4. Export 100 Photos without H/W Accl.
This test is the same as before, the difference being that hardware acceleration (via OpenCL) is disabled in Capture One. So this test removes GPU from the equation and assesses CPU performance improvements between the two Macbooks, as an academic exercise.
While I'll never be switching off hardware acceleration, it's good to see that over five generations of Intel CPU's, there has been a 2x improvement in performance.
5. Export 550 Photos
For this test, I turned back on hardware acceleration and exported 550 7 images with the same output settings as before. This test helps understand the nature of export performance in Capture One - whether it scales linearly with the number of images or not (again, an academic exercise).
The results show fairly good linearity. A runtime of 7072s as opposed to a theoretical 7463s - off by about 5% which is within margin of error.
6. Lightroom - 8 Photo Pano
In this test, I time how long it takes Lightroom to preview the panaorama image (since I use the preview to judge whether the stitch is worth it) and how long it takes to actually create the final image. This is a fairly typical scenario - after a vacation or a hike, I'll have a few panoramas to stitch in Lightroom. I like to have a lot of overlap between the images to be merged so that the final image is as clean and seamless as possible - 8 is a common scenario.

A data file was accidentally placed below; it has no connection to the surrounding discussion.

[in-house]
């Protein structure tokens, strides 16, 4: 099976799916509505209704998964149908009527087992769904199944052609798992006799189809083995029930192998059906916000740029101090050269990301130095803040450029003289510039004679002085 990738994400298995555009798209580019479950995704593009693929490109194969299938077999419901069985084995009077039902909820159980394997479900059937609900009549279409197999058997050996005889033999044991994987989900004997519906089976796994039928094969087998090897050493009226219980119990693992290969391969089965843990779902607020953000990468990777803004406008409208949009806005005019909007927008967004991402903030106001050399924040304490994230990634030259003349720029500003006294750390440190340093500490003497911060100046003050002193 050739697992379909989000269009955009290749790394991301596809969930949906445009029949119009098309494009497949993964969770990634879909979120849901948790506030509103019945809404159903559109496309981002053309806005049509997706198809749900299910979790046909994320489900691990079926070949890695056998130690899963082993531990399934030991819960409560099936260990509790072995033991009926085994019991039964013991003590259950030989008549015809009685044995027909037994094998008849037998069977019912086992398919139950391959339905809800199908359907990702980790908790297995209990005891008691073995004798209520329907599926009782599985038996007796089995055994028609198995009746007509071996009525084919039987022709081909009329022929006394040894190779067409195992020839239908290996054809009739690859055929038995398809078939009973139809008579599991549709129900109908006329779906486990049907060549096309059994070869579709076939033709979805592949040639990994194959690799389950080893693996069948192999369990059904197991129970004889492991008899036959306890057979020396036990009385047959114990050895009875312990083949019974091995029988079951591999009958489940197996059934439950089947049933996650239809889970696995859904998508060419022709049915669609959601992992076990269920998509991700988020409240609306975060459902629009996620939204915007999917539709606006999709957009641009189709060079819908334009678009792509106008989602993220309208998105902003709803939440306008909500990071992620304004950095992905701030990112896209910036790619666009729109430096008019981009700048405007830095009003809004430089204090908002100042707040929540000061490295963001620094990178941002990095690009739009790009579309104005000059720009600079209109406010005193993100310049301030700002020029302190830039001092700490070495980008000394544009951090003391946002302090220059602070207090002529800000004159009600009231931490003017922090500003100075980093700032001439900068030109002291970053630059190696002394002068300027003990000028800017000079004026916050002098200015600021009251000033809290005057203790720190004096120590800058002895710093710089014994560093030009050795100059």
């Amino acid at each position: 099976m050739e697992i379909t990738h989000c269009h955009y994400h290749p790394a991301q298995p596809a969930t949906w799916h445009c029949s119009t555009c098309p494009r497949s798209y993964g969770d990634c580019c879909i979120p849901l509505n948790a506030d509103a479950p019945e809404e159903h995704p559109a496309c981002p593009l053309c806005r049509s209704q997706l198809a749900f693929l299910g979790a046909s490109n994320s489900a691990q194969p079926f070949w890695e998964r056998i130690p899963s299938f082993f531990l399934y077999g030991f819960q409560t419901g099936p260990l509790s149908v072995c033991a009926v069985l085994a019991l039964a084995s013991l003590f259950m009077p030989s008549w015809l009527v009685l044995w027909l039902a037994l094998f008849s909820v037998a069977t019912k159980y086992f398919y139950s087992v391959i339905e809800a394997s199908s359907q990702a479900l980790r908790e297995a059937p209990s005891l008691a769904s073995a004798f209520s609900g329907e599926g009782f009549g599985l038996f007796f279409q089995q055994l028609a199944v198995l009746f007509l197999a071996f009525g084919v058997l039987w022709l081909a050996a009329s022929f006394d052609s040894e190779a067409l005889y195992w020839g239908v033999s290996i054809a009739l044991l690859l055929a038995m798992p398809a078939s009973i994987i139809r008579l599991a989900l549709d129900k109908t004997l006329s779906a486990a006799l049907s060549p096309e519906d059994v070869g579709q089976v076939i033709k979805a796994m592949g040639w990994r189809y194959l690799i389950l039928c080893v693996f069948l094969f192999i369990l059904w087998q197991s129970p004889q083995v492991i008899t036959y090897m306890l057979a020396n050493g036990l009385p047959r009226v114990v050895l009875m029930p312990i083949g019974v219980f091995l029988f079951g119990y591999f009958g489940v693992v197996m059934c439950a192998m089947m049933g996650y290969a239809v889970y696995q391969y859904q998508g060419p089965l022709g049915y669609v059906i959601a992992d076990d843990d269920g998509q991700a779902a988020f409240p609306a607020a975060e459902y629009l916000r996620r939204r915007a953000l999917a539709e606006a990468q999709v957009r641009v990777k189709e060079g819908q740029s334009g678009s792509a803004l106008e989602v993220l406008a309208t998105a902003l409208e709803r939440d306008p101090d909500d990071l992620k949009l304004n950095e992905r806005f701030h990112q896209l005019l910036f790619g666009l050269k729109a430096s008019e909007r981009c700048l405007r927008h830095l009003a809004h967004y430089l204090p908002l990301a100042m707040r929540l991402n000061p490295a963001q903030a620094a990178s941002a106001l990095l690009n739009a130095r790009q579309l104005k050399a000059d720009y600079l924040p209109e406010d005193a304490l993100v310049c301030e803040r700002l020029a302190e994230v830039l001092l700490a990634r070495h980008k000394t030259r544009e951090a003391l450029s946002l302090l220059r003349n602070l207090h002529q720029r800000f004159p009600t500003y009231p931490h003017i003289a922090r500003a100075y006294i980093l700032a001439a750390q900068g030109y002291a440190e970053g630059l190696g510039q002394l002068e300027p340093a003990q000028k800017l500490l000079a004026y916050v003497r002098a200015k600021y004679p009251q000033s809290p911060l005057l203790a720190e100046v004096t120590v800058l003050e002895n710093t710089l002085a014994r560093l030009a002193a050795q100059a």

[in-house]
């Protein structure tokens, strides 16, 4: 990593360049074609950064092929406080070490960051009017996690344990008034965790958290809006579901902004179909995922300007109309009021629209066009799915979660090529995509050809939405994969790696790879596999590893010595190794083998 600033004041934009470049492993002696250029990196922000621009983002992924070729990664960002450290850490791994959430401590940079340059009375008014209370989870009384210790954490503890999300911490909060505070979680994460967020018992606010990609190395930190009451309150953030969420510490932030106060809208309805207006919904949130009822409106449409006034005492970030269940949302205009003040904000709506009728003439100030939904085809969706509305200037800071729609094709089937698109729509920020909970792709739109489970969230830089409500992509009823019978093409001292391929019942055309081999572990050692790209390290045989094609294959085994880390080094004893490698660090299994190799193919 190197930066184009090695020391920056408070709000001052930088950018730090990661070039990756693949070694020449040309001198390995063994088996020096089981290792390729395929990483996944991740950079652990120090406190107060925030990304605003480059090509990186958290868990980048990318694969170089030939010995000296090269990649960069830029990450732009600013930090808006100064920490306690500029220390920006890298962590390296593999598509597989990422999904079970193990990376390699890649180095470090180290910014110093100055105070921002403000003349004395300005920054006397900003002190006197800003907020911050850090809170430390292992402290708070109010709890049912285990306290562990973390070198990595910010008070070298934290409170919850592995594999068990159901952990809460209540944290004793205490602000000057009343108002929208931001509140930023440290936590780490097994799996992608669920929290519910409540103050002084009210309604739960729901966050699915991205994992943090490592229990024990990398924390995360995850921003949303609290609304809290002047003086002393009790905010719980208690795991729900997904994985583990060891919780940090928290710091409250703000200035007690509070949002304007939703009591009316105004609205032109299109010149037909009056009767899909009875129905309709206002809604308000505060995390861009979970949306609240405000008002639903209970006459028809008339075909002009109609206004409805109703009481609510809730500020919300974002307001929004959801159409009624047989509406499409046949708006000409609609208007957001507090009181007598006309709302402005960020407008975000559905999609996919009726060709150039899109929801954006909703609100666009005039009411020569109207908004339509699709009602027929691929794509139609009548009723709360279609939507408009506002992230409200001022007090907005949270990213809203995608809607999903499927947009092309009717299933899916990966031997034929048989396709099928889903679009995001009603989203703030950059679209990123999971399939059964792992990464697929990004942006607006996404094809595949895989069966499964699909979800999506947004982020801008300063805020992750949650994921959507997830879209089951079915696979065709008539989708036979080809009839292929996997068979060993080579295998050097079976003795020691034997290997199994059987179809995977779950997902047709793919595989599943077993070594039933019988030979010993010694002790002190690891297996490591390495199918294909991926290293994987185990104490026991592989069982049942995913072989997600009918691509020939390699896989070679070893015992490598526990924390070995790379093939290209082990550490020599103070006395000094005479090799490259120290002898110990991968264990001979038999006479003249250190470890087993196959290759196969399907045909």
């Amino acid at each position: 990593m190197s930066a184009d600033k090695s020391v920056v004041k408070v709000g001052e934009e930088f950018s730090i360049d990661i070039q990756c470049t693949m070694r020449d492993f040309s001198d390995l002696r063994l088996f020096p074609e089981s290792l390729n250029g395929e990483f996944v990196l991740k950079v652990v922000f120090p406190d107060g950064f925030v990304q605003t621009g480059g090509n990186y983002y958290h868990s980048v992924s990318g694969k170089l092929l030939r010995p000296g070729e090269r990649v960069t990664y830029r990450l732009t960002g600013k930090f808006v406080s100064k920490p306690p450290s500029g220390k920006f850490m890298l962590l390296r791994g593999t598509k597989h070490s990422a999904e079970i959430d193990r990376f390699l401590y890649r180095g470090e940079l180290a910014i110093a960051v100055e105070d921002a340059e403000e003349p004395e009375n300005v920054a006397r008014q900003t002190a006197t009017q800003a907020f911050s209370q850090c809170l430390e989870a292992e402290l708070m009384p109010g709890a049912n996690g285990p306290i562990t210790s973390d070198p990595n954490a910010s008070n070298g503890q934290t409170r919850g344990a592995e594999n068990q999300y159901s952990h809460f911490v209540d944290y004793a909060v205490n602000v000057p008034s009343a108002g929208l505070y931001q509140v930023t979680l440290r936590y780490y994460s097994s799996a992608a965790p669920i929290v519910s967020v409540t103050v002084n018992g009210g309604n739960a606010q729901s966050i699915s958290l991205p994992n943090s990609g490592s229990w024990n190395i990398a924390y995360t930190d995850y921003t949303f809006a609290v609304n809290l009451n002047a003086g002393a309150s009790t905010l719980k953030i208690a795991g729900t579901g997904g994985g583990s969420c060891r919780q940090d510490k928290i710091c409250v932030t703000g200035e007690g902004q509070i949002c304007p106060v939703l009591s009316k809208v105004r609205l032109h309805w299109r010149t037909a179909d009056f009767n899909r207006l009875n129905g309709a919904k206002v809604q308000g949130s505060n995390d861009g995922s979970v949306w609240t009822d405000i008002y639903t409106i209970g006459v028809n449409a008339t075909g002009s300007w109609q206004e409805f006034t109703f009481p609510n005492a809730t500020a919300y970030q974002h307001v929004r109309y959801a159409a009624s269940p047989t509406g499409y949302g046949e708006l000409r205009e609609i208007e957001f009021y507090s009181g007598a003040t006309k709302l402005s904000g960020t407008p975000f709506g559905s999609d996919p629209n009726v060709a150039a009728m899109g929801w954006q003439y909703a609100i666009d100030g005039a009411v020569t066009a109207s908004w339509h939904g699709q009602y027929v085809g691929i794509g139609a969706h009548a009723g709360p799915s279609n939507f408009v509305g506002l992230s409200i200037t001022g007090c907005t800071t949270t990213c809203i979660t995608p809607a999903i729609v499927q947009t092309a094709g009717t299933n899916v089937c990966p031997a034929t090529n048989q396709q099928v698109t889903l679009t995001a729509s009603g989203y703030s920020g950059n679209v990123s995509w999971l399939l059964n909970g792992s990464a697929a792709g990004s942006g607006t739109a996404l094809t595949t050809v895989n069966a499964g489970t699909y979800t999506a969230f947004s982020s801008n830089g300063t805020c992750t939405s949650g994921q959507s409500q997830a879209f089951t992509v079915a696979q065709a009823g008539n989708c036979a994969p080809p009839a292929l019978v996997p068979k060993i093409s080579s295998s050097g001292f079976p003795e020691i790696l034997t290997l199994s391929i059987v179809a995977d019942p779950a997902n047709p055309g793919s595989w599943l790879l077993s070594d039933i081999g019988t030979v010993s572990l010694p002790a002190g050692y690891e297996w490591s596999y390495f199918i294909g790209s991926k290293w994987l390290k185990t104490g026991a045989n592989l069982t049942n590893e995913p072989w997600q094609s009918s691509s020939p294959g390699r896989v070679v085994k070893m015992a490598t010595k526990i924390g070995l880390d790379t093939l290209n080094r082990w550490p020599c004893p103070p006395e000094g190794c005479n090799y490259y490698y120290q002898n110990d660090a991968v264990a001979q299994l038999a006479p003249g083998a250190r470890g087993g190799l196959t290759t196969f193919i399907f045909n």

I knew from the get-go that in this test the 2018 model would demolish the 2013 Macbook Pro - Lightroom hogs memory and stitching panoramas needs even more memory. The preview on the 2013 is gated by the CPU and therefore it is no surprise that the 2018 gives a 40% improvement. The actual merge is where I see big returns. On the 2013, Lightroom very quickly ran out of RAM and ate into swap (I noted a peak consumption of 6 GB by Lightroom's process). So the overall runtime of 224s was, I suspect, dominated by offloading other applications from memory, allocating it to Lightroom and then allocating virtual memory to it from swap. On the 2018 this test just breezed through.
7. Lightroom - 22 Photo Pano
This is similar to the previous test, but with more photos - 22. Although its a good test, its a rare scenario. In the last several years, I've had to merge 22 images just once.